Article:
A DIARY OF THE ONSET OF THE GREATER DEPRESSION,
Vulture restructuring is a purging cure for a malignant debt cancer. The reckoning of systemic debt presents regulators with a choice of facing the cancer frontally and honestly by excising the invasive malignancy immediately or let it metastasize through the entire financial system over the painful course of several quarters or even years and decades by feeding it with more dilapidating debt......
Driving this change is a growing concentration of power in the
financial and banking sector. That, in turn, unleashed a process
called FINANCIALIZATION with the economy dominated by a
vast CREDIT AND LOAN COMPLEX every bit as insidious as the
Military Industrial Complex. This Complex is shadowy and
omnipresent, active in funding our politicians and lobbying for laws
that benefit their businesses. At the same time, it is invisible to most
of us. It operates through a fog of shadowy lobbyists, interconnected
institutions and highly legalized (and hence poorly understood)
rules, laws and procedures underpinning the market system and the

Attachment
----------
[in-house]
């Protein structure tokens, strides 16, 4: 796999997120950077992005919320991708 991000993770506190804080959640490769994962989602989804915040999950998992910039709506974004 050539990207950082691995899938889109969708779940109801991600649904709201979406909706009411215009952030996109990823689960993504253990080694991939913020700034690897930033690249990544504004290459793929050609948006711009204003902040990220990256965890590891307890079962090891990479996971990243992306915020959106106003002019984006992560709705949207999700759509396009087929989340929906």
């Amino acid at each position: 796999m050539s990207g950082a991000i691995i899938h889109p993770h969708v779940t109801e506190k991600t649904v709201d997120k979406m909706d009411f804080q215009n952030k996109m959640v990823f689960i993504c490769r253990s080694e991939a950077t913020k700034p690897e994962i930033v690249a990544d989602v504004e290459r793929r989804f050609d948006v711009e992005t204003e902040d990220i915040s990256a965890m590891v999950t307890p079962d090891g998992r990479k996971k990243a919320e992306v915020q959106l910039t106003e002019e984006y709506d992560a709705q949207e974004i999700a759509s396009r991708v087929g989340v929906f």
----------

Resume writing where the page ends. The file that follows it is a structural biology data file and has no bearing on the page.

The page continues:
high-speed computers that move money and buy/sell orders
around the world in seconds.(xxii) .......
For years I have been referring to the Terminal Triangle: Peak Oil, climate change, and global economic meltdown, the latter explained in Danny's book in terms of the international ramifications of the Greater Depression. And of course, there are "other horsemen" of the apocalypse, as enumerated by Sally Erickson in her recent blog, so I find it impossible to discuss the mortgage crisis without connecting it with the additional impending global catastrophes that spell the end of the world as we have known it......
When I talk about collapse, my second paragraph usually goes something like, "Get out of debt, get out of debt, get out of debt-unless you plan to be an unincarcerated (or incarcerated) wage slave of corporate capitalism for the rest of your life." .........
As I scour the blogosphere, I find almost no progressive voices discussing the dire economic realities of this moment. After all, it's much easier to bash Bush, obsess about clueless, corporately-owned candidates, or blog about green products, green shopping, green living, and all manner of green-wash. Meanwhile, I continue to ask: What have you done to prepare for a post-petroleum world? As the Terminal Triangle becomes ever-more cataclysmic, how will you acquire food, drinkable water, and healthcare for yourself and your loved ones?